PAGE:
A Case Study of Community-Level Intervention for Non-Communicable Diseases in Khayelitsha, Cape Town
Puoane, Thandi R.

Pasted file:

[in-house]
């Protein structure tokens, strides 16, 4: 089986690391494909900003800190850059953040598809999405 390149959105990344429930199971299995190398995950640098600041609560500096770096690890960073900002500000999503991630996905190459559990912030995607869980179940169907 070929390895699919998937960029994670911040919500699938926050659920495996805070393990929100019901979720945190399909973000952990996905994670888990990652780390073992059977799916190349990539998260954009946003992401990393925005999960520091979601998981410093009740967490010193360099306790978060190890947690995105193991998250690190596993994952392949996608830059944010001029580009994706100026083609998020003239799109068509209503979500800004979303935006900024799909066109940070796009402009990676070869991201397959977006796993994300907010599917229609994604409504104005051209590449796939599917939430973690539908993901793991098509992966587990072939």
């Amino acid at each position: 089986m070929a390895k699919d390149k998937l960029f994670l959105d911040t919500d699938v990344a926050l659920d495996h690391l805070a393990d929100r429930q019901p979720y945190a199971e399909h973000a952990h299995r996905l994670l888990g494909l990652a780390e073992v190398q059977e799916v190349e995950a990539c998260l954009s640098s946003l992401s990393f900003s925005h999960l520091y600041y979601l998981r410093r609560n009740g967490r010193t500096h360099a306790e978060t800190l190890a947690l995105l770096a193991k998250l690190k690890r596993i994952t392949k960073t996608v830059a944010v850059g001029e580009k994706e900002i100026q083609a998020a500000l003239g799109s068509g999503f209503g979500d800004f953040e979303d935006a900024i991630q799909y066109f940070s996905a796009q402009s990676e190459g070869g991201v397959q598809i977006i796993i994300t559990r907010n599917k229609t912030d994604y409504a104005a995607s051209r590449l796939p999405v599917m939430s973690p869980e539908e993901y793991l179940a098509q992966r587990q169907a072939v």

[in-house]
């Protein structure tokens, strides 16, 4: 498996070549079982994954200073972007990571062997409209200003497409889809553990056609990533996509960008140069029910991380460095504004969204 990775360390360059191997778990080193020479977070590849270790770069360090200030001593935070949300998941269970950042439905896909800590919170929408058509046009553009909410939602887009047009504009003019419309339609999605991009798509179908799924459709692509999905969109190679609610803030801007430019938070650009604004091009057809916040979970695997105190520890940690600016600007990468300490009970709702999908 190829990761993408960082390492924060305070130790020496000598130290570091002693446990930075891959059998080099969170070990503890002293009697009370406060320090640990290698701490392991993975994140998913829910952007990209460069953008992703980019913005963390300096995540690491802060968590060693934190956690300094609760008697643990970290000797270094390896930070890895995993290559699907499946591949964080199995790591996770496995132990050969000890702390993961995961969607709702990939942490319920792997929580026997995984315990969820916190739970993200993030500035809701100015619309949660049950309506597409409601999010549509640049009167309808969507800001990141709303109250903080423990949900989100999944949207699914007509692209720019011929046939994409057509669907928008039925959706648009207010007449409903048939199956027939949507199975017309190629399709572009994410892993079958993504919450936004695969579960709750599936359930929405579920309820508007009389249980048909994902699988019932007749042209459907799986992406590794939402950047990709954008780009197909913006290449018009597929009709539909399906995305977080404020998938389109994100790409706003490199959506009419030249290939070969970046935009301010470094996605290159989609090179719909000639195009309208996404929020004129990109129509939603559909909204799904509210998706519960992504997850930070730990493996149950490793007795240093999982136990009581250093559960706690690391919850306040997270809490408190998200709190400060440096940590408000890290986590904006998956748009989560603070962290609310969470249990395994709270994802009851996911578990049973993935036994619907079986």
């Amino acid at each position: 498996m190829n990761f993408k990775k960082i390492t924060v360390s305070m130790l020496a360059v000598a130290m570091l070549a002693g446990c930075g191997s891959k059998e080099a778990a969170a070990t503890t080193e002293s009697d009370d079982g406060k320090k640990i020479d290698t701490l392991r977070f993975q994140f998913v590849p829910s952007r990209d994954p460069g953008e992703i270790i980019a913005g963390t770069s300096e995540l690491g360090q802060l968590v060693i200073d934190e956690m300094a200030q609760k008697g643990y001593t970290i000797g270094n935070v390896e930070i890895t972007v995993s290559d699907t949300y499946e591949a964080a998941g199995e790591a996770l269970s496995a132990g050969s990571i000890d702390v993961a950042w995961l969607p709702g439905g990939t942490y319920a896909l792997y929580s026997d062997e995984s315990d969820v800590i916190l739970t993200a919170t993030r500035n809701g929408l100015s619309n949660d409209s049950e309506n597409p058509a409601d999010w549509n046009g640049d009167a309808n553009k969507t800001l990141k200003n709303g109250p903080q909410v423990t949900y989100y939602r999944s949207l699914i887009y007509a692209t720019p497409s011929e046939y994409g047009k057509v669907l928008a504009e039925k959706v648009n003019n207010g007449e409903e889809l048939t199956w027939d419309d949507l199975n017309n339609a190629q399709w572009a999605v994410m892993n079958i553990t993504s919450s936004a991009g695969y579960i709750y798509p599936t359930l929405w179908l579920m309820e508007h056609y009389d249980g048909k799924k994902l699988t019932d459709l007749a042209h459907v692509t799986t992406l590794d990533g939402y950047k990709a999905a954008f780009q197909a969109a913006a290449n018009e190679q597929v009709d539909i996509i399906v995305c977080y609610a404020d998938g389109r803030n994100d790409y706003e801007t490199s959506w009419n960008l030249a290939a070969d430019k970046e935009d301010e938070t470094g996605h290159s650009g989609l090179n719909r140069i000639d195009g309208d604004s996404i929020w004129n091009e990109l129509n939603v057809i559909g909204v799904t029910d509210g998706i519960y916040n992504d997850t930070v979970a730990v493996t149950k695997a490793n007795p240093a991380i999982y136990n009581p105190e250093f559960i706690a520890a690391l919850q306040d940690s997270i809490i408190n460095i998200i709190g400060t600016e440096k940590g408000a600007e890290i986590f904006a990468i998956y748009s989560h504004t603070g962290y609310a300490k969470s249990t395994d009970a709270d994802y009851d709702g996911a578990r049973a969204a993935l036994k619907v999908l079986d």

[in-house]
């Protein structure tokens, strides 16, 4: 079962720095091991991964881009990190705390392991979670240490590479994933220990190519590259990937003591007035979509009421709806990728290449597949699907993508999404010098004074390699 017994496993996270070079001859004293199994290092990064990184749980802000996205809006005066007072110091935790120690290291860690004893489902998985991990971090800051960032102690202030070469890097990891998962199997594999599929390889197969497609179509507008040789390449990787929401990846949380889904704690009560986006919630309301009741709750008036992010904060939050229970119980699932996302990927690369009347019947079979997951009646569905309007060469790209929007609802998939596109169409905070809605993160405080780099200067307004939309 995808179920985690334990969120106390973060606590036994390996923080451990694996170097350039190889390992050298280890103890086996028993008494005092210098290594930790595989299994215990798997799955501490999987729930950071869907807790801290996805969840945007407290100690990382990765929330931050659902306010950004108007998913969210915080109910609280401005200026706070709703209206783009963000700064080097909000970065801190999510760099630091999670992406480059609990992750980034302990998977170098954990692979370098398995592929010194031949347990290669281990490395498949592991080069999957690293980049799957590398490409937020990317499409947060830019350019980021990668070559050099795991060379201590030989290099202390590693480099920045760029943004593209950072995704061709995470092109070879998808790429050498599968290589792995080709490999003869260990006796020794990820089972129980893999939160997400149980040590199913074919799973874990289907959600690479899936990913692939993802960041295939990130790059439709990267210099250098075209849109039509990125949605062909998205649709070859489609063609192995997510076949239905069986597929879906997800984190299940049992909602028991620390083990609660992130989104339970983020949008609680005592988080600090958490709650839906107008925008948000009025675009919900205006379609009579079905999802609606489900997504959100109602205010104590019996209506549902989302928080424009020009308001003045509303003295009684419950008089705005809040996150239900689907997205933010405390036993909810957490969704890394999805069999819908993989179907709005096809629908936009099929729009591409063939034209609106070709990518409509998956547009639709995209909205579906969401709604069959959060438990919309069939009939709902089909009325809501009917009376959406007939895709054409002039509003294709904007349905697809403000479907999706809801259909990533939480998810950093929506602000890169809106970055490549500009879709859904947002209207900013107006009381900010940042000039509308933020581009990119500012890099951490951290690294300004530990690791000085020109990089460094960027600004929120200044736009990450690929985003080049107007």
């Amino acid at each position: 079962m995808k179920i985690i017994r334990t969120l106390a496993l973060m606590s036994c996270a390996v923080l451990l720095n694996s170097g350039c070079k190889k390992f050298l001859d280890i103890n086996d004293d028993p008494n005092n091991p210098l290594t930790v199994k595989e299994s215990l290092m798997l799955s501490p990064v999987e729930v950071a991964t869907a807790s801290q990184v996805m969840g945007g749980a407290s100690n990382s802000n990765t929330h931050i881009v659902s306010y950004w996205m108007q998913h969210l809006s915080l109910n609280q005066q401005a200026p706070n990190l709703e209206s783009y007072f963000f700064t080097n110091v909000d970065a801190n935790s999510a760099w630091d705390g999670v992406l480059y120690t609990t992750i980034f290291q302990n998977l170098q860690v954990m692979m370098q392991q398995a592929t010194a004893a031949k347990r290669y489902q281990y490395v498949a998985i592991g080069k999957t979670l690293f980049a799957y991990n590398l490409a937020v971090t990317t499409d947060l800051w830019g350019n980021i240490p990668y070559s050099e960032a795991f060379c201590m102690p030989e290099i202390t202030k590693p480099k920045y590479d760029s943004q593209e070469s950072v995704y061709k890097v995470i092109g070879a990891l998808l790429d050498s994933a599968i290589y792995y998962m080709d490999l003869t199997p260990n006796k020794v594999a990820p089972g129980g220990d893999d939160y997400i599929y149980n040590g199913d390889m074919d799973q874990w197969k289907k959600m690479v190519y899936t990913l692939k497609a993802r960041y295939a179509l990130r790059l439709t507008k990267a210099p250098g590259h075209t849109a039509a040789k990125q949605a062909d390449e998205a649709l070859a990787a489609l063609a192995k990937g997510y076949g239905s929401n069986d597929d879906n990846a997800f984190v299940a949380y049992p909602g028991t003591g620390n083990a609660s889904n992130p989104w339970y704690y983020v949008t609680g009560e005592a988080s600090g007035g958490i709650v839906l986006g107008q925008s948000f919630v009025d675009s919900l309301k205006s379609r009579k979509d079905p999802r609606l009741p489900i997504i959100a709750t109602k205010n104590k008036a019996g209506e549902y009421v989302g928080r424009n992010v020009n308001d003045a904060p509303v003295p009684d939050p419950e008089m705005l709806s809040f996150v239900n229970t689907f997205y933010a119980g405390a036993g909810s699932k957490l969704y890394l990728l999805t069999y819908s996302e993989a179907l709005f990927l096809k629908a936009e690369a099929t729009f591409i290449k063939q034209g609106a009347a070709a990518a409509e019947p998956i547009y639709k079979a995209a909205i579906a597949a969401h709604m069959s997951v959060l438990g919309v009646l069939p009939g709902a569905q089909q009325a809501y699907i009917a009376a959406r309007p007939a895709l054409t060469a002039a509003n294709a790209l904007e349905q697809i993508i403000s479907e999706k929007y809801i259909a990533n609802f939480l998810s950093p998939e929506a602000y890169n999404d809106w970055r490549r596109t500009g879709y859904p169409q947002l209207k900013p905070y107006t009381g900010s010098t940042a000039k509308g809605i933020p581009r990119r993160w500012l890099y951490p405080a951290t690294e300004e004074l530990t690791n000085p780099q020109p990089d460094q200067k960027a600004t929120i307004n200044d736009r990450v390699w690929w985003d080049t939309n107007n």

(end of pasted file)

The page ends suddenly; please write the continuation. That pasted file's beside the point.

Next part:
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Non-communicable diseases (NCDs) have become a major cause of mortality globally, but especially in low and middle-income countries (LMIC), where nearly 80 per cent of all NCD related deaths occur. There has been a growing interest in tackling the burden of NCDs in South Africa. In September 2011, the South African government convened a summit on the ‘Prevention and Control of Non-Communicable Diseases’ which produced a declaration that endorsed action aimed at various levels of risk factors, i.e. behavioural, environmental and structural, and further acknowledged the need for intersectoral collaboration. This case study looks at the town of Khayelitsha in South Africa, focusing in particular on the health of women and girls in a rapidly urbanising setting. It outlines the intervention as it was implemented in stages between 2001–2005. Further sections report on the interviews that were conducted, discuss the interview data and reflect upon the implications for the current policy plans for addresses the burden of NCDs in South Africa. It then concludes with a view to future interventions to address the NCD burden, specifically for women and girls, in contexts like Khayelitsha.